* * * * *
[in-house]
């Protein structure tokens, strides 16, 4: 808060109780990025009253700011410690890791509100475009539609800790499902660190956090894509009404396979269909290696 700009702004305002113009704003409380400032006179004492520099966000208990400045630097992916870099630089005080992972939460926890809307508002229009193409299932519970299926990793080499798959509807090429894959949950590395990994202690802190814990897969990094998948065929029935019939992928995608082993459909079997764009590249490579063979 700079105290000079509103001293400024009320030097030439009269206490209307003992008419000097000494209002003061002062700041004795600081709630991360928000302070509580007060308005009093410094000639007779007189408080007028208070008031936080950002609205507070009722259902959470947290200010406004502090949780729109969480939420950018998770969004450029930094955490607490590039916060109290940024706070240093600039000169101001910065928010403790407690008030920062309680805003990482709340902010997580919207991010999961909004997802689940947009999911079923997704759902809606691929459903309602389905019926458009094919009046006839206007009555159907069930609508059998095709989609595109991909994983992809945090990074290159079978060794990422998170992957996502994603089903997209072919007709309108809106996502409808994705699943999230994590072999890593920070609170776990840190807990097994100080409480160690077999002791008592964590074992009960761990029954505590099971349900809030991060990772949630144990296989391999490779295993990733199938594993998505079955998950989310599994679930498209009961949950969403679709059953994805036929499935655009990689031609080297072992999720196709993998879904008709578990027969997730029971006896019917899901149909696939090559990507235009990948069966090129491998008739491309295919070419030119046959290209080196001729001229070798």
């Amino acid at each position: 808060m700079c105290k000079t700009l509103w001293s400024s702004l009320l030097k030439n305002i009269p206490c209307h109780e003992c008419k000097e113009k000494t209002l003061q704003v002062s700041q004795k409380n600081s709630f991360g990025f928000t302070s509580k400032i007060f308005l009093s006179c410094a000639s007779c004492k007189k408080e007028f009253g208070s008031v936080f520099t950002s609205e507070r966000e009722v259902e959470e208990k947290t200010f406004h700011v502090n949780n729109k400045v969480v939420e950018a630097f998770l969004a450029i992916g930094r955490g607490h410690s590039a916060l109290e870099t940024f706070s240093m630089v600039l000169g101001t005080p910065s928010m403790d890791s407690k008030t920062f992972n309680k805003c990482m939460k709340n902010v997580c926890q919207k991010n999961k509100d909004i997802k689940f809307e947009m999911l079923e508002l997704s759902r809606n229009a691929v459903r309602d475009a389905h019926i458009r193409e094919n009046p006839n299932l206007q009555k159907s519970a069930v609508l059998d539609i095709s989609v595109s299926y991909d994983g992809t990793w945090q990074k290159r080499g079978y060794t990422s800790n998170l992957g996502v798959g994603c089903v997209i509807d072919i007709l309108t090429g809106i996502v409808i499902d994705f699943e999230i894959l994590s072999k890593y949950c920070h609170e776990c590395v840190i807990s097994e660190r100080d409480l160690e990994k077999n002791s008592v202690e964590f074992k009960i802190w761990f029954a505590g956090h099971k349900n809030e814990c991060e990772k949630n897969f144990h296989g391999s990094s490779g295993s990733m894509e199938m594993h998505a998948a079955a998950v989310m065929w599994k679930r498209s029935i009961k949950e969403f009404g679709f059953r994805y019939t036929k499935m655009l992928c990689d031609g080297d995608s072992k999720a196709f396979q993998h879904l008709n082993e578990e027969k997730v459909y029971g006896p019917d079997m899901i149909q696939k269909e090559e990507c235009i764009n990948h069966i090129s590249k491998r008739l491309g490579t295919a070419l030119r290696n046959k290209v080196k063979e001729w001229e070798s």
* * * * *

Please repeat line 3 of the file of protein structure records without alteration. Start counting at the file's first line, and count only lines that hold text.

């Amino acid at each position: 808060m700079c105290k000079t700009l509103w001293s400024s702004l009320l030097k030439n305002i009269p206490c209307h109780e003992c008419k000097e113009k000494t209002l003061q704003v002062s700041q004795k409380n600081s709630f991360g990025f928000t302070s509580k400032i007060f308005l009093s006179c410094a000639s007779c004492k007189k408080e007028f009253g208070s008031v936080f520099t950002s609205e507070r966000e009722v259902e959470e208990k947290t200010f406004h700011v502090n949780n729109k400045v969480v939420e950018a630097f998770l969004a450029i992916g930094r955490g607490h410690s590039a916060l109290e870099t940024f706070s240093m630089v600039l000169g101001t005080p910065s928010m403790d890791s407690k008030t920062f992972n309680k805003c990482m939460k709340n902010v997580c926890q919207k991010n999961k509100d909004i997802k689940f809307e947009m999911l079923e508002l997704s759902r809606n229009a691929v459903r309602d475009a389905h019926i458009r193409e094919n009046p006839n299932l206007q009555k159907s519970a069930v609508l059998d539609i095709s989609v595109s299926y991909d994983g992809t990793w945090q990074k290159r080499g079978y060794t990422s800790n998170l992957g996502v798959g994603c089903v997209i509807d072919i007709l309108t090429g809106i996502v409808i499902d994705f699943e999230i894959l994590s072999k890593y949950c920070h609170e776990c590395v840190i807990s097994e660190r100080d409480l160690e990994k077999n002791s008592v202690e964590f074992k009960i802190w761990f029954a505590g956090h099971k349900n809030e814990c991060e990772k949630n897969f144990h296989g391999s990094s490779g295993s990733m894509e199938m594993h998505a998948a079955a998950v989310m065929w599994k679930r498209s029935i009961k949950e969403f009404g679709f059953r994805y019939t036929k499935m655009l992928c990689d031609g080297d995608s072992k999720a196709f396979q993998h879904l008709n082993e578990e027969k997730v459909y029971g006896p019917d079997m899901i149909q696939k269909e090559e990507c235009i764009n990948h069966i090129s590249k491998r008739l491309g490579t295919a070419l030119r290696n046959k290209v080196k063979e001729w001229e070798s």